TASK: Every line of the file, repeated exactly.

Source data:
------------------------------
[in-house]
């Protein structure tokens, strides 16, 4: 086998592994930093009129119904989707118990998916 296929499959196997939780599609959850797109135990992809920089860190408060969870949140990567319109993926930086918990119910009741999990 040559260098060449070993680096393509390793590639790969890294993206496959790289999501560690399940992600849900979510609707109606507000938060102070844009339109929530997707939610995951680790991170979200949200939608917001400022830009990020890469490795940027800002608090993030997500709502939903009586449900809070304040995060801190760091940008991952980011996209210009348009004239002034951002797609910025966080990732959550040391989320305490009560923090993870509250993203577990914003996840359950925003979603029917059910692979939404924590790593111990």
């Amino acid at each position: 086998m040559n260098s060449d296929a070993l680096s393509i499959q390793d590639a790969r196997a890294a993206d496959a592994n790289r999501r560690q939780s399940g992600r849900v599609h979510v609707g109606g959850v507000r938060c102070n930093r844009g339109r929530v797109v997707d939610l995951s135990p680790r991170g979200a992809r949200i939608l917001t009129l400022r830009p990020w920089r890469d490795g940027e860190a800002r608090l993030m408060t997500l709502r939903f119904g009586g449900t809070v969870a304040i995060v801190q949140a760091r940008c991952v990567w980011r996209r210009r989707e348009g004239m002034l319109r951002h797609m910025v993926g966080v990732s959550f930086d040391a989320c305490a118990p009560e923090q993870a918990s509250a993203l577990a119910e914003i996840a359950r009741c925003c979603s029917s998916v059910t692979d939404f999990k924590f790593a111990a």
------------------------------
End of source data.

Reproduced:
[in-house]
């Protein structure tokens, strides 16, 4: 086998592994930093009129119904989707118990998916 296929499959196997939780599609959850797109135990992809920089860190408060969870949140990567319109993926930086918990119910009741999990 040559260098060449070993680096393509390793590639790969890294993206496959790289999501560690399940992600849900979510609707109606507000938060102070844009339109929530997707939610995951680790991170979200949200939608917001400022830009990020890469490795940027800002608090993030997500709502939903009586449900809070304040995060801190760091940008991952980011996209210009348009004239002034951002797609910025966080990732959550040391989320305490009560923090993870509250993203577990914003996840359950925003979603029917059910692979939404924590790593111990």
């Amino acid at each position: 086998m040559n260098s060449d296929a070993l680096s393509i499959q390793d590639a790969r196997a890294a993206d496959a592994n790289r999501r560690q939780s399940g992600r849900v599609h979510v609707g109606g959850v507000r938060c102070n930093r844009g339109r929530v797109v997707d939610l995951s135990p680790r991170g979200a992809r949200i939608l917001t009129l400022r830009p990020w920089r890469d490795g940027e860190a800002r608090l993030m408060t997500l709502r939903f119904g009586g449900t809070v969870a304040i995060v801190q949140a760091r940008c991952v990567w980011r996209r210009r989707e348009g004239m002034l319109r951002h797609m910025v993926g966080v990732s959550f930086d040391a989320c305490a118990p009560e923090q993870a918990s509250a993203l577990a119910e914003i996840a359950r009741c925003c979603s029917s998916v059910t692979d939404f999990k924590f790593a111990a």